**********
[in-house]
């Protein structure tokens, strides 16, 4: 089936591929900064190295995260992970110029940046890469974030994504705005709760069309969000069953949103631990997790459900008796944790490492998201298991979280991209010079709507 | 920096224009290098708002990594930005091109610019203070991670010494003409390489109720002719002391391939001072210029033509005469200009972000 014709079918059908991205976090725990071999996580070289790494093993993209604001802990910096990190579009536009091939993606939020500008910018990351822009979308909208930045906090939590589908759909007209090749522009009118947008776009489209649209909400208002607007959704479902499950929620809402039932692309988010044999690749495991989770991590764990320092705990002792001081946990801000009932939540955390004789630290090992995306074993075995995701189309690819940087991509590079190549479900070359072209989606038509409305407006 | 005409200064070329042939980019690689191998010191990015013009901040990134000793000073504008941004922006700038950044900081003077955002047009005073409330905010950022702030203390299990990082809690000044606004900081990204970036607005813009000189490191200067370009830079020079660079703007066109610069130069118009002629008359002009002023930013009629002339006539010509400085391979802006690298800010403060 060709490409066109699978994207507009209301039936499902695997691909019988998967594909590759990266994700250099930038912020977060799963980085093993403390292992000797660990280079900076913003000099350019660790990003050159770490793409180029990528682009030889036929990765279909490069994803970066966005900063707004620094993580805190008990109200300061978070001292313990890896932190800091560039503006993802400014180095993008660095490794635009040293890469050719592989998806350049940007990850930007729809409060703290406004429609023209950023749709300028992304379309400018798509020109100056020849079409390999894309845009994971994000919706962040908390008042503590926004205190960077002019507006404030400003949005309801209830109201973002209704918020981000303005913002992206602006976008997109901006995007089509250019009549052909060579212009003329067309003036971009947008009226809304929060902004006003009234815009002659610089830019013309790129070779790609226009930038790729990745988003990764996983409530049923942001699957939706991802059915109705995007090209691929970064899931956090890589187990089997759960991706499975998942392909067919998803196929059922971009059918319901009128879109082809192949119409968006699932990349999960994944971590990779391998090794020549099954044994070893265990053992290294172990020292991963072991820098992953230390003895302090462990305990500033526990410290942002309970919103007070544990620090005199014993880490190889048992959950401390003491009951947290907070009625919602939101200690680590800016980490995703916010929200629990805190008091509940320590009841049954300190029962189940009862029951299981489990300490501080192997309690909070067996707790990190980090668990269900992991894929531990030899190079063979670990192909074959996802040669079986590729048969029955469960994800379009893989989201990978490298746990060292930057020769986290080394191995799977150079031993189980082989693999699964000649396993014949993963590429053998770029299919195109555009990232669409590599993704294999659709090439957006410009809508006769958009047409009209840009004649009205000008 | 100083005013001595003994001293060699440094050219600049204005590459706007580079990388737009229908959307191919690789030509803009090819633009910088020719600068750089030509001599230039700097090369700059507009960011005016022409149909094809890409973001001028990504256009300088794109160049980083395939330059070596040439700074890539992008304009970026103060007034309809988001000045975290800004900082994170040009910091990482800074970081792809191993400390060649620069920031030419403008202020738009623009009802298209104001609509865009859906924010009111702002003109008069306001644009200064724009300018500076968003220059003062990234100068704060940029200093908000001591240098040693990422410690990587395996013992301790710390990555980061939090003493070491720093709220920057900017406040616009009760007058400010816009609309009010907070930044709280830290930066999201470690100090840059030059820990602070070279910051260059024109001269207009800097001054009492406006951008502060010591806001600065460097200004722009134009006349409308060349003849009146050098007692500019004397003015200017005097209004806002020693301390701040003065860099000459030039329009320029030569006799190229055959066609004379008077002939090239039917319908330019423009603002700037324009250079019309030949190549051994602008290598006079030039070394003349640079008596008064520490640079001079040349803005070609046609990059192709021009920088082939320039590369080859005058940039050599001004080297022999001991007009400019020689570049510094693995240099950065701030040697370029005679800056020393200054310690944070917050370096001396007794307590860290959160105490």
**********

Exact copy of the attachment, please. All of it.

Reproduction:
[in-house]
């Protein structure tokens, strides 16, 4: 089936591929900064190295995260992970110029940046890469974030994504705005709760069309969000069953949103631990997790459900008796944790490492998201298991979280991209010079709507 | 920096224009290098708002990594930005091109610019203070991670010494003409390489109720002719002391391939001072210029033509005469200009972000 014709079918059908991205976090725990071999996580070289790494093993993209604001802990910096990190579009536009091939993606939020500008910018990351822009979308909208930045906090939590589908759909007209090749522009009118947008776009489209649209909400208002607007959704479902499950929620809402039932692309988010044999690749495991989770991590764990320092705990002792001081946990801000009932939540955390004789630290090992995306074993075995995701189309690819940087991509590079190549479900070359072209989606038509409305407006 | 005409200064070329042939980019690689191998010191990015013009901040990134000793000073504008941004922006700038950044900081003077955002047009005073409330905010950022702030203390299990990082809690000044606004900081990204970036607005813009000189490191200067370009830079020079660079703007066109610069130069118009002629008359002009002023930013009629002339006539010509400085391979802006690298800010403060 060709490409066109699978994207507009209301039936499902695997691909019988998967594909590759990266994700250099930038912020977060799963980085093993403390292992000797660990280079900076913003000099350019660790990003050159770490793409180029990528682009030889036929990765279909490069994803970066966005900063707004620094993580805190008990109200300061978070001292313990890896932190800091560039503006993802400014180095993008660095490794635009040293890469050719592989998806350049940007990850930007729809409060703290406004429609023209950023749709300028992304379309400018798509020109100056020849079409390999894309845009994971994000919706962040908390008042503590926004205190960077002019507006404030400003949005309801209830109201973002209704918020981000303005913002992206602006976008997109901006995007089509250019009549052909060579212009003329067309003036971009947008009226809304929060902004006003009234815009002659610089830019013309790129070779790609226009930038790729990745988003990764996983409530049923942001699957939706991802059915109705995007090209691929970064899931956090890589187990089997759960991706499975998942392909067919998803196929059922971009059918319901009128879109082809192949119409968006699932990349999960994944971590990779391998090794020549099954044994070893265990053992290294172990020292991963072991820098992953230390003895302090462990305990500033526990410290942002309970919103007070544990620090005199014993880490190889048992959950401390003491009951947290907070009625919602939101200690680590800016980490995703916010929200629990805190008091509940320590009841049954300190029962189940009862029951299981489990300490501080192997309690909070067996707790990190980090668990269900992991894929531990030899190079063979670990192909074959996802040669079986590729048969029955469960994800379009893989989201990978490298746990060292930057020769986290080394191995799977150079031993189980082989693999699964000649396993014949993963590429053998770029299919195109555009990232669409590599993704294999659709090439957006410009809508006769958009047409009209840009004649009205000008 | 100083005013001595003994001293060699440094050219600049204005590459706007580079990388737009229908959307191919690789030509803009090819633009910088020719600068750089030509001599230039700097090369700059507009960011005016022409149909094809890409973001001028990504256009300088794109160049980083395939330059070596040439700074890539992008304009970026103060007034309809988001000045975290800004900082994170040009910091990482800074970081792809191993400390060649620069920031030419403008202020738009623009009802298209104001609509865009859906924010009111702002003109008069306001644009200064724009300018500076968003220059003062990234100068704060940029200093908000001591240098040693990422410690990587395996013992301790710390990555980061939090003493070491720093709220920057900017406040616009009760007058400010816009609309009010907070930044709280830290930066999201470690100090840059030059820990602070070279910051260059024109001269207009800097001054009492406006951008502060010591806001600065460097200004722009134009006349409308060349003849009146050098007692500019004397003015200017005097209004806002020693301390701040003065860099000459030039329009320029030569006799190229055959066609004379008077002939090239039917319908330019423009603002700037324009250079019309030949190549051994602008290598006079030039070394003349640079008596008064520490640079001079040349803005070609046609990059192709021009920088082939320039590369080859005058940039050599001004080297022999001991007009400019020689570049510094693995240099950065701030040697370029005679800056020393200054310690944070917050370096001396007794307590860290959160105490």